Philippians is about Christ in our life, Christ as our goal, Christ as our strength, and joy through suffering. It was written during Paul’s imprisonment in Rome, about thirty years after Christ’s ascension.
You may be wondering why I chose Philippians to be one of the two teaching series where we use a more expository method to work our way through the book. Since my first reading of Philippians, now many years ago, I have always loved this particular letter. When I read it I sense Paul’s joy, and now, as your pastor – his joy and love for the church is something I aspire to emulate.
This letter talks about things that are close to me, not the least of which is the gospel itself. It also reflects something that is near and dear to me, the love of the local church. The Philippians Christians were not perfect, but they did serve a perfect God. Paul loved them, gave praise for them, but wanted more for them.
In chapter one of Philippians, we see that Paul’s obstacles in ministry did not diminish his love for the church. In chapter 1, verses 3-6, we see that Paul continued to have the church in his thoughts. In verses 7-8, we see that Paul continued to have the church in his heart. In verses 9-11, we see that Paul continued to have the church in his prayers.
Philippians teaches me that even in our bleakest days of ministry, we must never lose our love for the local church. Paul didn’t. Even chained to Roman soldiers while sitting in a dungeon, his love for the church was still clear, Paul, who is suffering in prison, pleads with the Philippians: “Do not be anxious about anything, but in everything, by prayer and petition, with thanksgiving, present your requests to God” (verse 6). Paul is also an optimist. Paul is convinced in God’s ability to work powerfully and effectively within individual people, and within the church. And he is convinced that God’s work will be accomplished.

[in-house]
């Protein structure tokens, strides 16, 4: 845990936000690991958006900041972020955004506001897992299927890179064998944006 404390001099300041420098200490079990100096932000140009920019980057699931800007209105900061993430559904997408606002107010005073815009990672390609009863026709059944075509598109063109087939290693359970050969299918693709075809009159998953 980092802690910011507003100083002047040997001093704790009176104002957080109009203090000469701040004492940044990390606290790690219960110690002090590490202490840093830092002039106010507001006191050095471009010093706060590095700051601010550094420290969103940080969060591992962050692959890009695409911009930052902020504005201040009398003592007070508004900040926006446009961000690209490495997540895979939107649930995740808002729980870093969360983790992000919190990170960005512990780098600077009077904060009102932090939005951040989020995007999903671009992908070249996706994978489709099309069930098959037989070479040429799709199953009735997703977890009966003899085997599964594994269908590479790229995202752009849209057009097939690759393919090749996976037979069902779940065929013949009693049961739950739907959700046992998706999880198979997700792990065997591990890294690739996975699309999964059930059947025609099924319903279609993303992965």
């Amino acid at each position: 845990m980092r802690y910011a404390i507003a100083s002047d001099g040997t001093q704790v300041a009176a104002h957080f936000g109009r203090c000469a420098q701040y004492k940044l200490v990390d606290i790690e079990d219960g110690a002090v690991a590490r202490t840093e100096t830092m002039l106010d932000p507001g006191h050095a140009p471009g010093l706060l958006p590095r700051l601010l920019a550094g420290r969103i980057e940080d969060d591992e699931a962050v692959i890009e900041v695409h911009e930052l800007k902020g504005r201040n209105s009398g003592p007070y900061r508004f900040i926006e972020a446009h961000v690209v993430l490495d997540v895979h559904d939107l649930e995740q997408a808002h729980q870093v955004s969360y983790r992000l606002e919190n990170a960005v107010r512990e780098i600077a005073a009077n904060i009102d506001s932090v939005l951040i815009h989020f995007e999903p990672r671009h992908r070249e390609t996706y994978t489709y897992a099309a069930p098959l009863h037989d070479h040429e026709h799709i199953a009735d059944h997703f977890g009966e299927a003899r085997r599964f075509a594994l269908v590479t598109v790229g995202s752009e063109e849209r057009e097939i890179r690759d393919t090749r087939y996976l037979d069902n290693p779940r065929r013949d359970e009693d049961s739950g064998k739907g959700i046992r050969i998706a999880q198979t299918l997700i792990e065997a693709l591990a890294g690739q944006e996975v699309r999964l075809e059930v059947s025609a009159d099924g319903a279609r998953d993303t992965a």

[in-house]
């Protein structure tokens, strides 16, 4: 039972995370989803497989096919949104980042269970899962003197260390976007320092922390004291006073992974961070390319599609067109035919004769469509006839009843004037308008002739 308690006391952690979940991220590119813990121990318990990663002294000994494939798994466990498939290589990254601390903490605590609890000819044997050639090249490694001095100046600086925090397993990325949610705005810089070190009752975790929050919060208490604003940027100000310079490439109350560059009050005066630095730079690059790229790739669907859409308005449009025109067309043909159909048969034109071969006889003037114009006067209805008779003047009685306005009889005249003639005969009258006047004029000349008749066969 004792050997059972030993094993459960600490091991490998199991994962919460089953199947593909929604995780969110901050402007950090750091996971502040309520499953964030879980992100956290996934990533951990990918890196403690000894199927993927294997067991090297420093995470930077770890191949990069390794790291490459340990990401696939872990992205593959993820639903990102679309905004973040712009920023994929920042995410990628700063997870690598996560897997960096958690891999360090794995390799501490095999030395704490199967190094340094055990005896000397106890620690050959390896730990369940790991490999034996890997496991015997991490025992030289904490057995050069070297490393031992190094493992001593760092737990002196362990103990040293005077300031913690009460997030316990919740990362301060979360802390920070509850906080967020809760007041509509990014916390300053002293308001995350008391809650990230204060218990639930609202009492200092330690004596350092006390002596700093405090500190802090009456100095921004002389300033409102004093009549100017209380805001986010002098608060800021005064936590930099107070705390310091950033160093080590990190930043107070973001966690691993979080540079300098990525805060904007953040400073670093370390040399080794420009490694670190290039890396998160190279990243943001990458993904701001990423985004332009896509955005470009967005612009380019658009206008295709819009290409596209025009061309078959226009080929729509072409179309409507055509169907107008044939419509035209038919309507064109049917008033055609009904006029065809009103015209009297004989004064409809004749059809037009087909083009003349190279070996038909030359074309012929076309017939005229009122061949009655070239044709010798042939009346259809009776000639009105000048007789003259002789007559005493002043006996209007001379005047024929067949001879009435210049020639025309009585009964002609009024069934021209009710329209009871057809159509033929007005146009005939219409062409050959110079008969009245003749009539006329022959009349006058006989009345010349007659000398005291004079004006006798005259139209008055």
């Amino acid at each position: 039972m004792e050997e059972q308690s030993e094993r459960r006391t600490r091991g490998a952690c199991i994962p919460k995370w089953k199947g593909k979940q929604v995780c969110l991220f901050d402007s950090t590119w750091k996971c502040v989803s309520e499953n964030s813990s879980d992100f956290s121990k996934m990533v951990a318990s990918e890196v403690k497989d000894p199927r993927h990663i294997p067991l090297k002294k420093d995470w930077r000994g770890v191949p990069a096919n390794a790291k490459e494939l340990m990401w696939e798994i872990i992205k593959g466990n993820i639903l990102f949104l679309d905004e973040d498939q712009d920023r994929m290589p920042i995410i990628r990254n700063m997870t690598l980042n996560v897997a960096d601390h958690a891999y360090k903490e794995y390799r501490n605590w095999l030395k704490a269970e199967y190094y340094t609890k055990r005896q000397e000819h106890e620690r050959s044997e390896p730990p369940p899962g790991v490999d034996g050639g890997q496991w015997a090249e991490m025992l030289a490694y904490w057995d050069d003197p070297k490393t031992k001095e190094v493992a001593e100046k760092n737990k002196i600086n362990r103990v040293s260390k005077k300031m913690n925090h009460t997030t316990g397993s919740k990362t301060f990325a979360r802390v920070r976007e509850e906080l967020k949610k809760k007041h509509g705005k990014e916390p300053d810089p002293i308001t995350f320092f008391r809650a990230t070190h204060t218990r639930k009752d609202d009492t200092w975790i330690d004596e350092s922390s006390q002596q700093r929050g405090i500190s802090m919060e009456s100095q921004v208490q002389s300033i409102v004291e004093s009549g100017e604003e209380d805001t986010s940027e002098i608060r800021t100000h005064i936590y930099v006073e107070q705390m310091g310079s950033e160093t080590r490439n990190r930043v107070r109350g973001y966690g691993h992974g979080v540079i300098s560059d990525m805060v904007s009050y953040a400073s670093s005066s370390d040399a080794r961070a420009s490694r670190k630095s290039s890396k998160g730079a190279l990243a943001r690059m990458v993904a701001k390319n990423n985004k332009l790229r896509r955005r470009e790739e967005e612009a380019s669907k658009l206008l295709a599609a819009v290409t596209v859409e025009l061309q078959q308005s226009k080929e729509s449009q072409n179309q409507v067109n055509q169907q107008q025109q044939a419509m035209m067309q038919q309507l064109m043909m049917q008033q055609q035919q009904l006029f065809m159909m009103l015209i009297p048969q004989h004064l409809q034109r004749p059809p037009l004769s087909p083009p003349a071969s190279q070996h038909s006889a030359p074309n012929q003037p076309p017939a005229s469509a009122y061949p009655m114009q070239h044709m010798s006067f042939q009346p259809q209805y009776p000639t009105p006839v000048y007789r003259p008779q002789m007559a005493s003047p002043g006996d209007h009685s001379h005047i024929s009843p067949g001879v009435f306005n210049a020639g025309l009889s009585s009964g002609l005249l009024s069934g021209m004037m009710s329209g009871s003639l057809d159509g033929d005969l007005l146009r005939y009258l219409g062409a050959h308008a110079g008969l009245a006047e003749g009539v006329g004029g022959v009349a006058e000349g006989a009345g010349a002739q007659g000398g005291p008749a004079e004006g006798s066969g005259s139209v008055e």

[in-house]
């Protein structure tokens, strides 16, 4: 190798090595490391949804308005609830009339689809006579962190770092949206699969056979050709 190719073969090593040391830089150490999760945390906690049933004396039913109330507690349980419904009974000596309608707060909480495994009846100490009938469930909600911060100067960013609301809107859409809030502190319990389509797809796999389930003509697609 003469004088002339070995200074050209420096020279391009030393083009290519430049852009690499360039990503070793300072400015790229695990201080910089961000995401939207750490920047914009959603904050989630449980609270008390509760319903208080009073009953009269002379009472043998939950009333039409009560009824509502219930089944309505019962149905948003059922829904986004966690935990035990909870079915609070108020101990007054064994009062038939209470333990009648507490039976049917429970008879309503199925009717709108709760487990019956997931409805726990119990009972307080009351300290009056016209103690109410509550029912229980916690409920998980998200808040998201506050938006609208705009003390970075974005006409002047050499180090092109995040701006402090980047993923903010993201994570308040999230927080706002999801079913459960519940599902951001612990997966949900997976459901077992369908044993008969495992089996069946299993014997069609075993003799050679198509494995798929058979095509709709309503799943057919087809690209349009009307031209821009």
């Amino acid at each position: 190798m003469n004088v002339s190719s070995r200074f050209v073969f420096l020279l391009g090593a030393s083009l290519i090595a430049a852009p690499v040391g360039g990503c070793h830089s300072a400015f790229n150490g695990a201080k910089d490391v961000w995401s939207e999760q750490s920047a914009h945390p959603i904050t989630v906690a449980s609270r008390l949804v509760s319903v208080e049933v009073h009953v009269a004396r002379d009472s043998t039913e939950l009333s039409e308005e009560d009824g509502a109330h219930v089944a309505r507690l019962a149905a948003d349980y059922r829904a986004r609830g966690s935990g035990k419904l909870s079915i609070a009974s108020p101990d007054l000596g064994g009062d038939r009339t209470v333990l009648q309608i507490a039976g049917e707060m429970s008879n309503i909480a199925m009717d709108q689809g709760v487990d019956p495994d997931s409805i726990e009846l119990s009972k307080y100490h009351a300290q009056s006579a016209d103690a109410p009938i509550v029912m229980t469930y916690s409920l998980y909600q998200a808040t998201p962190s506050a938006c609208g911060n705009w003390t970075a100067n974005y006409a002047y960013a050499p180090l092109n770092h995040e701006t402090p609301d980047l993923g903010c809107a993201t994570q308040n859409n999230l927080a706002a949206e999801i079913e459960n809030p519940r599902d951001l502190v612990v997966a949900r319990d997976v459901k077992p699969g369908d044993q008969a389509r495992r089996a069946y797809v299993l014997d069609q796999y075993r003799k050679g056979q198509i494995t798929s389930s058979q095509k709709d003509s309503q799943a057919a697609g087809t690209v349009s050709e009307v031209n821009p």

Bill Hybels, pastor of Willow Creek Community Church in Chicago says. “when the love of God flows through us to others in our church family, masks come off, conversations get deep, hearts get vulnerable, lives are shared, accountability is invited and tenderness grows. In a church where this kind of love abounds, people become like brothers and sisters. They gather to share from their hearts on the deepest levels. They walk compassionately with each other through life’s problems and pain. Churches where members tap into this source of love are happy, joyful places.”
That is the church we strive for at Northstar and another reason I chose Philippians as the book for this series. Working hard to be the kind of church where we can find Jesus and then experience abundant, joyful life.
Today, we are a pretty good church, maybe not always and in every circumstance, but certainly on most days. That is a reflection of God’s grace and the faithful commitment of our members and regular attenders. And as I was preparing this series, I too was “thanking my God in all my remembrance of you.” And like Paul, I want more for all of us as we serve Him faithfully here.
My prayer matches what Paul said in Philippians 1:10 (MSG) “that your love will flourish and that you will not only love much but well. Learn to love appropriately. You need to use your head and test your feelings so that your love is sincere and intelligent, not sentimental gush. Live a lover’s life, circumspect and exemplary, a life Jesus will be proud of: bountiful in fruits from the soul, making Jesus Christ attractive to all, getting everyone involved in the glory and praise of God.”
1. How do you define love for the church?
2. Who is God calling you to love?
3. How well do you keep your eyes and ears open for opportunities to demonstrate love to people you meet at work, at church, or in your neighborhood?
4. Is joy a necessary component of loving the church?
5. Pray for the church that God will continue to bless our ministries. Pray for the church leadership. And pray that God will show you where you can serve in the church.